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Analysis: Signs of a slowdown continue

By wmadministrator

By Uric Dufrene
Sanders Chair in Business
Indiana University Southeast

One of the concerns expressed at the mid-year outlook in May was the possibility of a national slow-down. Indicators were simply pointing to slower growth, and this slow growth is now evident in recent payroll numbers and sluggish jobless claims. Last Friday, the Labor Department indicated that only 69,000 jobs were added in the month of May, and the nation’s unemployment rate increased to 8.2 percent.

It was a devastating report, and the equity markets responded with a massive sell off. Unemployment claims increased slightly yesterday, but continue to remain elevated above 350,000. Unemployment claims need to resume the downward trend toward the 350,000 level and lower before we see attractive monthly payroll gains.

Manufacturing indicators have been somewhat mixed. The Chicago PMI came in much lower than expected at 52.7, the lowest reading since mid-2009.  A reading below 50 indicates contraction in the Chicago area manufacturing. The Chicago PMI is viewed as an early indicator of the closely watched ISM Index, and the market was prepared for a weak reading. However, the ISM came in stronger than expected, helping ease concerns that manufacturing may be entering another cooling period. Other signs of a slowing economy and weaker manufacturing showed up with a disappointing factory orders report, and the past two durable goods reports were less than expected.

Changes in personal spending changes have exceeded personal income changes 10 of the last 16 months. This is likely not sustainable. Given that the consumer makes up 70 percent of the nation’s economy, a subsequent dip in consumer spending might show up as subsequent weaker growth. Add to this, the volatility in the equity markets, and the adverse impacts on consumer confidence suggest that the consumer may be entering another phase of retrenchment.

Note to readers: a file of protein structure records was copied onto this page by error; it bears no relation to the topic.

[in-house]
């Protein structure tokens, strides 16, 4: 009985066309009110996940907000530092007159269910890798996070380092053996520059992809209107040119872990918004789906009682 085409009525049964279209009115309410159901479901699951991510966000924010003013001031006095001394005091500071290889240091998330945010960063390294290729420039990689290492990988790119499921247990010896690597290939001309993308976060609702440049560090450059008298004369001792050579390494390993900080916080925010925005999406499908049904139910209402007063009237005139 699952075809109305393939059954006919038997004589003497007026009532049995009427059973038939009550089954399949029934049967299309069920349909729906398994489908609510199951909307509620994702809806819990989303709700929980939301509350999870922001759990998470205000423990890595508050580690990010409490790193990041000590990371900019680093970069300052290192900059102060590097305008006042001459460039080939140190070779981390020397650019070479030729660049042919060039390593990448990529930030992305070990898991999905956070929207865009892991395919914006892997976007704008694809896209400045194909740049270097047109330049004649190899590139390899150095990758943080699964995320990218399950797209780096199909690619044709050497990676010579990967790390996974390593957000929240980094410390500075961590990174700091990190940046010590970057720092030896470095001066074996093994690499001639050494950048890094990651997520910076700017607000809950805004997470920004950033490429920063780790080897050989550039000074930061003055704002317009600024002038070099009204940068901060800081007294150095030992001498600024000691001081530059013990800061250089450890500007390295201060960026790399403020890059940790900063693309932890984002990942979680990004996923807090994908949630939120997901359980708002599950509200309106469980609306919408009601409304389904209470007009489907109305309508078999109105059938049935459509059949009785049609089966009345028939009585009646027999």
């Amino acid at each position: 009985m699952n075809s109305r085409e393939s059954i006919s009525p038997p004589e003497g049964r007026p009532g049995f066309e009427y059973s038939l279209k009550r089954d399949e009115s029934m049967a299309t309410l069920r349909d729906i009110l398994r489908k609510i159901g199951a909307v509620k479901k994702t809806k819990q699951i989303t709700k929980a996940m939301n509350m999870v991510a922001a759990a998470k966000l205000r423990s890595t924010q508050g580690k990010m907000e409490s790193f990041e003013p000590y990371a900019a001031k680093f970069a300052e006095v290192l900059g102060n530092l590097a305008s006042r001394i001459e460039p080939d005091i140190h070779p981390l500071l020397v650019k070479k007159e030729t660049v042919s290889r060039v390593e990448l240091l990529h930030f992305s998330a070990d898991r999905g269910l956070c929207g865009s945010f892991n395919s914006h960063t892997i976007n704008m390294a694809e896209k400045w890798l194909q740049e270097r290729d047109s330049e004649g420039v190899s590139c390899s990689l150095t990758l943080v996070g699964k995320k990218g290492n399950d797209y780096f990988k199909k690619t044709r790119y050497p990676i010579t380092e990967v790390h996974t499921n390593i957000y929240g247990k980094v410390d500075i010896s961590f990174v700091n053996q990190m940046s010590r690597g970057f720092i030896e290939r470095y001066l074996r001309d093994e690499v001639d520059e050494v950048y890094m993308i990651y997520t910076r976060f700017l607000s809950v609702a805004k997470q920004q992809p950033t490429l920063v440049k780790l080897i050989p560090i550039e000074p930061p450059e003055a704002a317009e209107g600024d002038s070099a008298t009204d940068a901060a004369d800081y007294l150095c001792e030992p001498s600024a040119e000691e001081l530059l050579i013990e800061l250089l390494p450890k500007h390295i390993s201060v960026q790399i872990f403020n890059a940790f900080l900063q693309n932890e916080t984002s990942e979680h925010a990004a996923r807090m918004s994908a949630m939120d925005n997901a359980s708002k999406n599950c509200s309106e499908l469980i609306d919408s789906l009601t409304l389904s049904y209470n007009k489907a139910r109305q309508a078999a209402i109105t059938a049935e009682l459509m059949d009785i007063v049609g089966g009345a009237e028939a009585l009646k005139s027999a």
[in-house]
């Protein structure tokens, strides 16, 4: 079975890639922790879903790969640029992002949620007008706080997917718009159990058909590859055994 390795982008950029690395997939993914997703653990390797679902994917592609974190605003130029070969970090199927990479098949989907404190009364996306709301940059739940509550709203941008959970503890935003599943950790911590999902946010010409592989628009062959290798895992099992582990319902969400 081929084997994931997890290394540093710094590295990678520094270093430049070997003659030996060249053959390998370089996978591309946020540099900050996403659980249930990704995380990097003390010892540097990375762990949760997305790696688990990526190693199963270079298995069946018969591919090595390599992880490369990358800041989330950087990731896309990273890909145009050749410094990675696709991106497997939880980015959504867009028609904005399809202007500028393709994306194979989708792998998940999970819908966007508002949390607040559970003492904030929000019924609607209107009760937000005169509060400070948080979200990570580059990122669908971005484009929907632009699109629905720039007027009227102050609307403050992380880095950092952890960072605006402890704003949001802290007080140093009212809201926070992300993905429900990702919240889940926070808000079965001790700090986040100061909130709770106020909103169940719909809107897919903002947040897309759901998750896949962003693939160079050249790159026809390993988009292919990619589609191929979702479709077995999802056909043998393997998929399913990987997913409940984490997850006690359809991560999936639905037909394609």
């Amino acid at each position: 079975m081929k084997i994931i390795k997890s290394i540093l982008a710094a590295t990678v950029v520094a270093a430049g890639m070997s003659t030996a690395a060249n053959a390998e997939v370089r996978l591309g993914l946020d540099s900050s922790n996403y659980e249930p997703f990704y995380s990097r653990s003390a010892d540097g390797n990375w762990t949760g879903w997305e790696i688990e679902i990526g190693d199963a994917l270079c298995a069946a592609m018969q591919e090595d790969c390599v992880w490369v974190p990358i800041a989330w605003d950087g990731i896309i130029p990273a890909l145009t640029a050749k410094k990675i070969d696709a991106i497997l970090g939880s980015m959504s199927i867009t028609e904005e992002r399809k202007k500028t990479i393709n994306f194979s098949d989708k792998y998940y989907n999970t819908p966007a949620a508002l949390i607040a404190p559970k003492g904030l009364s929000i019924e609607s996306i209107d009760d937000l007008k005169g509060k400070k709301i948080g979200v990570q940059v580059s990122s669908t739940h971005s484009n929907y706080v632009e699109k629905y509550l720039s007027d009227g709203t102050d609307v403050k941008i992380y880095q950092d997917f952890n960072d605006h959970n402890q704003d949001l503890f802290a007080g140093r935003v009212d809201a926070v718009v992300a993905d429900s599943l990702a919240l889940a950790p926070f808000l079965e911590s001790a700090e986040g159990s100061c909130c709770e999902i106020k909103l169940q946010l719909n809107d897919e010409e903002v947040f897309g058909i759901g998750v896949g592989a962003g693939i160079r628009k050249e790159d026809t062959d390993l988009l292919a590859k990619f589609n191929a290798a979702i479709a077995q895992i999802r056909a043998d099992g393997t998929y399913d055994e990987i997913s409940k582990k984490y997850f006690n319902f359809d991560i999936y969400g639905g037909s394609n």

Louisville Metro update

Louisville Metro recorded the strongest year over year job gains in the first quarter of 2012. The metro region showed very strong gains in professional and business services, and other sectors such as leisure and hospitality and transportation and warehousing showed impressive gains.

The last Bureau of Labor Statistics metro employment report shows that payroll gains have cooled for Louisville Metro. The metro region lost 6,000 jobs from March to April. Except for one month during 2010, this is the steepest decline in non-farm payrolls since early 2009, the layoff period following the financial crisis of 2008.

The slow-down in metro payrolls does not come as a complete surprise. The pace in the 4th quarter of 2011 and first quarter of 2012 was very strong, and not likely to be sustained. The slow-down in national payrolls also shows up locally, and the last metro report in April is indicative of the national deceleration in payrolls. One of my 2012 predictions late last year was that Louisville Metro payrolls would likely exceed the pre-recession peak. During the Mid-Year Outlook in May, it was suggested that we might see a stalling of payroll growth for Louisville. This is still now possible, and the goal of exceeding pre-recession payrolls may now be a steeper hill to climb.

Southern Indiana update

Recently released data show that the slow-down that occurred last year also impacted the Southern Indiana economy. According to Quarterly Census on Earnings and Employment disclosed by STATS Indiana, Floyd and Clark Counties shed total jobs in the 3rd and 4th quarter of last year. A closer look reveals that the driving force behind these job losses was cutbacks in public administration, likely due to the completion of the 2010 Census.

Despite most of the cutbacks occurring because of Census layoffs, the data also point to an overall slow-down in payroll growth. Removing the public administration numbers show that job gains definitely moderated compared to 2010. Manufacturing cooled and the region also saw reductions in transportation and warehousing. During the last quarter of 2011, the two sectors adding the largest number of jobs were construction and administrative and support and waste management and remediation services. Construction added 291 compared to the same quarter of 2010, and the Administrative subsector added 318. The construction number represents the largest gain in construction since the start of the recession, and the second consecutive quarterly gain.

There were some bright spots in the latest job numbers by county. Both Floyd and Clark saw advances in professional and technical services and management of companies. 4th quarter gains were 41 and 42 respectively. Despite the relatively small size of these sectors, the gains do add to a positive trend for Southern Indiana.



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